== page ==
June 06, 2016 Articles

JIOP Specialty Courts: Sneak Peeks and Tips for Success from Insiders and Alumni

What to expect as an intern in intellectual property, bankruptcy, criminal, domestic relations, and juvenile courts.

By Rachel A. Smoot, Tiffany A. Johnson, Neal D. Gidvani, Judith C. Aarons, and Carly A. Boyd

The Judicial Intern Opportunity Program (JIOP) is a program unlike any other, providing first-and second-year law students with front-row seats to judicial proceedings. During a JIOP internship, students work closely with not only judges but also judicial staff, including judicial clerks, assistants, court reporters, and bailiffs. JIOP opportunities are limited in neither geography nor topic, allowing summer interns to experience and explore a wide variety of legal fields. Below are several descriptions of courts that JIOP interns may find themselves in, as well as some tips for succeeding in their respective internships.

Federal Courts with a High Volume of Intellectual Property Cases
Intellectual property (IP) courts deal with a patent-heavy docket. A patent is the right to exclude others from making, using, selling, offering for sale, or importing the patented invention for the term of the patent. Because patents are issued and regulated by the federal government, all patent cases take place in federal district courts.Certain courts have become more popular for patent cases due to accelerated times to trial. Known as “rocket dockets,” these courts include the Eastern District of Virginia, the District of Delaware, the Eastern District of Texas, the Western District of Wisconsin, the Middle District of Florida, the Southern District of Texas, and the Northern District of Texas.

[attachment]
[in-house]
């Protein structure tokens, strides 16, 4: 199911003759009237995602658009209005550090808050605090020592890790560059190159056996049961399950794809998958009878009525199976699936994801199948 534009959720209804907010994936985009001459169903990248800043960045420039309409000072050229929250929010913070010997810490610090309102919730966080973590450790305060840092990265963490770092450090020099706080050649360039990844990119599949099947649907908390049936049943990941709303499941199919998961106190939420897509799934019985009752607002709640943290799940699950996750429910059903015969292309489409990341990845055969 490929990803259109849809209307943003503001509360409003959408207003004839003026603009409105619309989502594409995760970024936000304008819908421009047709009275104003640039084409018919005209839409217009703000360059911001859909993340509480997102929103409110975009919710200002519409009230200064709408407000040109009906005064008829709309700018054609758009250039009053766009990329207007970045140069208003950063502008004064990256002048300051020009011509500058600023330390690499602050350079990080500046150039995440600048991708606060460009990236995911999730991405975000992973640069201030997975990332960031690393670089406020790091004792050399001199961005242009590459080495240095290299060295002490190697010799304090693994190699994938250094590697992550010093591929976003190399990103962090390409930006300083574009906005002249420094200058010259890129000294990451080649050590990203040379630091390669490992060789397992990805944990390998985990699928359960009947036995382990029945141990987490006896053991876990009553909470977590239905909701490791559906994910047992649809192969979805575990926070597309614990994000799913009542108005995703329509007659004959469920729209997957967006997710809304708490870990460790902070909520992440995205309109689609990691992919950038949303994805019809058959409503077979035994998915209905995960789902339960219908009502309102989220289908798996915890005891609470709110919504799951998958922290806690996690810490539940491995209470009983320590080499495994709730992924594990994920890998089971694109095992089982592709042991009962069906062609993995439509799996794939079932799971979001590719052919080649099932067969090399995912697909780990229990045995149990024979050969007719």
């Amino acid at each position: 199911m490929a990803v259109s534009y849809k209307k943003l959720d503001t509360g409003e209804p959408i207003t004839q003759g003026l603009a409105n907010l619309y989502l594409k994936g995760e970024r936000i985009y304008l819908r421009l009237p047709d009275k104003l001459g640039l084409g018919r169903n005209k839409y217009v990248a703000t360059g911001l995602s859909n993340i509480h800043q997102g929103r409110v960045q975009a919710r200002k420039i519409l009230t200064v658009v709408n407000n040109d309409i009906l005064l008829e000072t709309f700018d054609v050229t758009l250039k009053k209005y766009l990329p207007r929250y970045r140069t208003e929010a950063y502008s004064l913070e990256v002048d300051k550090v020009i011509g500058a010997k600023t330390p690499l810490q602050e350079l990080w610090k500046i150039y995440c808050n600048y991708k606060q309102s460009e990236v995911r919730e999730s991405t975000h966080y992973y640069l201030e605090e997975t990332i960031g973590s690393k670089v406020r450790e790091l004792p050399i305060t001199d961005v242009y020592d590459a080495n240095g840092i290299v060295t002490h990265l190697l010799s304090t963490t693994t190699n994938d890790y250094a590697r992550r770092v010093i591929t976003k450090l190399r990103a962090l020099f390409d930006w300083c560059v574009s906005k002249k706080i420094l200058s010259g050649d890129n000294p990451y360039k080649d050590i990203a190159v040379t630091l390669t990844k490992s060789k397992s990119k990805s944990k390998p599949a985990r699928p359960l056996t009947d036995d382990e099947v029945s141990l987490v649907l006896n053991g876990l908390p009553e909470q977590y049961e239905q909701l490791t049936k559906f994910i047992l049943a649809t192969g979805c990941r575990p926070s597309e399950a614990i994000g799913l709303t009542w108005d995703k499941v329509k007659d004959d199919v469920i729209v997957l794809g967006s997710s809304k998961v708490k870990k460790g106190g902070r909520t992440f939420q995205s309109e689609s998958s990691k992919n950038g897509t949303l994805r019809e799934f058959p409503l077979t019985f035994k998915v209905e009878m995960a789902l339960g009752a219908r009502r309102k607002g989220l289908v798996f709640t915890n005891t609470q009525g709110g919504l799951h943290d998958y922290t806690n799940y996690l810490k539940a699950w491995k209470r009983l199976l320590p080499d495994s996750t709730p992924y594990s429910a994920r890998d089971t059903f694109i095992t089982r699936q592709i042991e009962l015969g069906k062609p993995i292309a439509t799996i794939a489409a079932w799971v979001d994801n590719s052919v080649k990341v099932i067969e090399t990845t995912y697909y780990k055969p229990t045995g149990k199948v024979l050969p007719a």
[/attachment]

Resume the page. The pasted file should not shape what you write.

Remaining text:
A typical patent litigation suit involves the patentee or assignee filing suit against an alleged infringer. In response, the infringer may argue noninfringement or that the patent at issue is invalid, and more than one patent may be at issue. As a result, patent cases may become incredibly technical, involving complex motions and massive amounts of evidence. By the time a patent infringement action has reached trial, it is unlikely that an intern will have much to do other than observe the trial itself. However, given that only about 6,000 patent cases are currently filed per year, observing a full patent trial from start to finish is an extremely valuable opportunity.

Beyond the realm of observing patent trials and Markman hearings (preliminary patent hearings), interns may also be called to observe conferences with technical experts. Notably, interns may be asked to draft memoranda and opinions and orders on behalf of judges. These memoranda, opinions, and orders may be extremely technical and will likely involve the Federal Rules of Civil Procedure and in-depth searching of related case law. Generally, IP courts will have various other types of matters in addition to their IP caseload. Thus, depending on the court, some courts go through a criminal and civil docket rotation. Therefore, writing orders and opinions as related to criminal and other types of civil proceedings is not outside the realm of possibility.

Tips for interns headed to an IP court. Brush up on civil procedure, specifically as it relates to pleading, and jurisdictional and venue issues; be prepared to turn around orders and opinions quickly, as IP courts may hear non-IP cases and require a quick turnover (e.g., criminal sentencing); attend as many hearings, trials, and interviews as possible; and as always, maintain professionalism.

Bankruptcy Courts